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Gravity Separation

Gravity Separation

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Gravity Separation

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  1. Gravity Separation

    Lecture 10 – MINE 292 – 2013
  2. Free Settling Ratio For fine particles that follow Stoke’s Law (< 50 microns) If F.S.R is greater than 2.5, then effective separation can be achieved If F.S.R is less than 1.5, then effective separation cannot be achieved
  3. Free Settling Ratio For coarse particles that follow Newton’s Law If F.S.R is greater than 2.5, then effective separation can be achieved If F.S.R is less than 1.5, then effective separation cannot be achieved
  4. Free Settling Ratio 1. Consider a mixture of fine galena and fine quartz particles in water F.S.R. = [(7.5 – 1)/(2.65 – 1)]0.5 = 1.99 So a fine galena particle will settle at the same rate as a quartz particle that is about twice as large in diameter 2. Consider coarse galena and coarse quartz particles in water F.S.R. = (7.5 – 1)/(2.65 – 1) = 3.94 So a coarse galena particle will settle at the same rate as a quartz particle that is about four times as large in diameter Always aim to achieve separation at as coarse a size as possible If significant fines content, then separate and process separately
  5. Free Settling Ratio General Guideline: If F.S.R. = 3.0, one can assume an efficiency of about 100% If F.S.R. = 2.5, one can assume an efficiency of about 80% If F.S.R. = 1.5, one can assume an efficiency of about 20% If F.S.R. = 1.0, one can assume the efficiency will be 0% where efficiency of separation = f (conc. grade, %recovery)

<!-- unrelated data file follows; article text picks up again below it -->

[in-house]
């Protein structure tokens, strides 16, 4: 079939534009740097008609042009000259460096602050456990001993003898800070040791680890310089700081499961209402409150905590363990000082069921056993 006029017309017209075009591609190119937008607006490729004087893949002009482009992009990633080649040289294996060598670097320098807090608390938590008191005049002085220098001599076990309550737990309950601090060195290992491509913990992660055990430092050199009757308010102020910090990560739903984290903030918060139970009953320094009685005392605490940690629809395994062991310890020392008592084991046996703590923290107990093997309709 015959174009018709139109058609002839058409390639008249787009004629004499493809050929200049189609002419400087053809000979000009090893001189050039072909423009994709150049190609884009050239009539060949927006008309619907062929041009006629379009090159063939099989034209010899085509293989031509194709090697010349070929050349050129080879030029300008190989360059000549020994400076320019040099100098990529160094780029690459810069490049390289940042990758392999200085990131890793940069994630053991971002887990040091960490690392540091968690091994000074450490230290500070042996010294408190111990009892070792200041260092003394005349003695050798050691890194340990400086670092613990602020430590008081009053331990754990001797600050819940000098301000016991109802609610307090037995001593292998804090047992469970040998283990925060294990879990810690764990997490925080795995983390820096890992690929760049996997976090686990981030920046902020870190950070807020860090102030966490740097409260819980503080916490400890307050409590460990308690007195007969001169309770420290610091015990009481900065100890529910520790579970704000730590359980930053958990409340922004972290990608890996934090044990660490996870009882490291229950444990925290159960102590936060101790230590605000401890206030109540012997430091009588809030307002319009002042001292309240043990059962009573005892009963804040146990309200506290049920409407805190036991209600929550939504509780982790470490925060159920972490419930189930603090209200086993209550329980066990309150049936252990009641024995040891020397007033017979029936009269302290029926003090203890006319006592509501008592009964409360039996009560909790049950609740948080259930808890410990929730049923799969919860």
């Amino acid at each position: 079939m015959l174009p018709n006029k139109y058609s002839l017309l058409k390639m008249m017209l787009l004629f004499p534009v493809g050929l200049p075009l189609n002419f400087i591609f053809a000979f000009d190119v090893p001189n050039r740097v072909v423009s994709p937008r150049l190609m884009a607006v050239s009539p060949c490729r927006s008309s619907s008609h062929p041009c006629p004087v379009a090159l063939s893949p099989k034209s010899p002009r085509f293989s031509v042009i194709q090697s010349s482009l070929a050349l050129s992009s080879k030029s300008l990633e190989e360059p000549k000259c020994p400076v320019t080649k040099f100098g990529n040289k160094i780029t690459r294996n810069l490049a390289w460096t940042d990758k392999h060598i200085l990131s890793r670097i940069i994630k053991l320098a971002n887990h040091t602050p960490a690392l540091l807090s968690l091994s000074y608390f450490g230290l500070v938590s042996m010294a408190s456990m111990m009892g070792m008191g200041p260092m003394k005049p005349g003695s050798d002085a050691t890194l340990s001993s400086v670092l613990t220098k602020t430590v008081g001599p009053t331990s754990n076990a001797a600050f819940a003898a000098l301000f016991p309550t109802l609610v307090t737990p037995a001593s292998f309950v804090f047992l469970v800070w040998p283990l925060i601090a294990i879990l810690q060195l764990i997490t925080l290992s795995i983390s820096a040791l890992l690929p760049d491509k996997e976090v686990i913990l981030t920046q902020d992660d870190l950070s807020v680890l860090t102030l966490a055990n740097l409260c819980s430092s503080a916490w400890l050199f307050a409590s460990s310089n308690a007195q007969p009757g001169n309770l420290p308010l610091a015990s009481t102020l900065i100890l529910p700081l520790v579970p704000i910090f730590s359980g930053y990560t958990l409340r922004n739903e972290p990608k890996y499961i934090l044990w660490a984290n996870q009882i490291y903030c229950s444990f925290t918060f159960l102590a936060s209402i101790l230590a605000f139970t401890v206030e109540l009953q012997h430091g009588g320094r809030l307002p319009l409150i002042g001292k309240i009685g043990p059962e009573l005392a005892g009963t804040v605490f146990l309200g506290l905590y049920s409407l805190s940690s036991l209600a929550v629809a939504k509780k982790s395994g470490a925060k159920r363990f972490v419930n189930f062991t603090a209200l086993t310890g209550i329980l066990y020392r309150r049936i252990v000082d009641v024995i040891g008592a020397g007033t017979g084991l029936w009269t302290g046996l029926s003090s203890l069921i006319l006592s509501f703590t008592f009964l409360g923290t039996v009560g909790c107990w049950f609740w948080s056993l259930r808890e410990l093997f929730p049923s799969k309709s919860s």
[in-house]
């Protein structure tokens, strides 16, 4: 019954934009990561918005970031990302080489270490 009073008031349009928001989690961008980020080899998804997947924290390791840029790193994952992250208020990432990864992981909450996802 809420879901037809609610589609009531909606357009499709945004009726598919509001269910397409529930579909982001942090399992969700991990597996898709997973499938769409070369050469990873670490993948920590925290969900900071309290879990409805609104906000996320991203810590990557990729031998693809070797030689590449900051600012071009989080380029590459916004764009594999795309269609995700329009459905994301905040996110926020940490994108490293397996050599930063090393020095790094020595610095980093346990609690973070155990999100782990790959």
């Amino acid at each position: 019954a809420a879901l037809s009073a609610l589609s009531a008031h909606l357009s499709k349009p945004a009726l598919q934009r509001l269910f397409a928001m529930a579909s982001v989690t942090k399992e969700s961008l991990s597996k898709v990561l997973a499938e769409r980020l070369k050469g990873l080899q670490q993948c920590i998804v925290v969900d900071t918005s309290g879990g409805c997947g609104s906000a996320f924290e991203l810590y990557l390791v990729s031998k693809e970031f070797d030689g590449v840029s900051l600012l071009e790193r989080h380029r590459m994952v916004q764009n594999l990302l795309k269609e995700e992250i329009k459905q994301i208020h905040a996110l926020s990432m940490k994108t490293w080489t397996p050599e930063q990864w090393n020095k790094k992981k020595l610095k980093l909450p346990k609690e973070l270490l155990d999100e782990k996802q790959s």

6. Gravity Separation Devices Sedimentation Dependent: Jigs Heavy media (or Dense media – DMS or HMS) Flowing Film Methods: Sluices Reichert cones (pinched sluice) Tables Spirals Centrifugal concentrators
  7. Sluices
  8. Sluices
  9. Sluices
  10. Sluices
  11. Sluices
  12. Sluices
  13. Sluices
  14. Sluices Mean Size %Recovery (microns) 10,000 100 2,600 100 1,200 100 800 67 500 56 200 37 120 13 90 12
  15. Jigs Primary stage to recover coarse liberated minerals > 2mm Feed slurry enters hutch beneath lip into slurry Moving slurry “bed” located above a screen Hutch fluid is subjected to a pulsating motion Upward hutch water creates dilation and compaction Pulses caused by a diaphragm or vibration of screen Separation assisted by “ragging “ (galena, lead, magnetite, FeSi) High S.G. particles pass through ragging and screen Low SG particles discharge over hutch lip Feed size ( 1 inch to 100 mesh)
  16. Jigs Floats can be tailings or concentrate depending on application (coal floats > concentrate / gold floats > tailing)
  17. Jigs
  18. Jigs Idealized jigging particle distribution over time
  19. Jigs Idealized water flow velocities
  20. Jigs Idealized water flow velocities
  21. Jigs Idealized water flow velocities
  22. Jigs Particle separation - conventional
  23. Jigs Particle separation – saw-tooth pulse
  24. Jigs Baum Jig (coal) Air used to create pulsation
  25. Jigs Batac Jig (coal) Air used to create pulsation (note multiple chambers)
  26. Jigs Operating variables: Hutch water flow Pulsation frequency Pulsation stroke length Ragging SG, size and shape Bed depth Screen aperture size Feed rate and density ( 20 tph / hutch at 40% solids)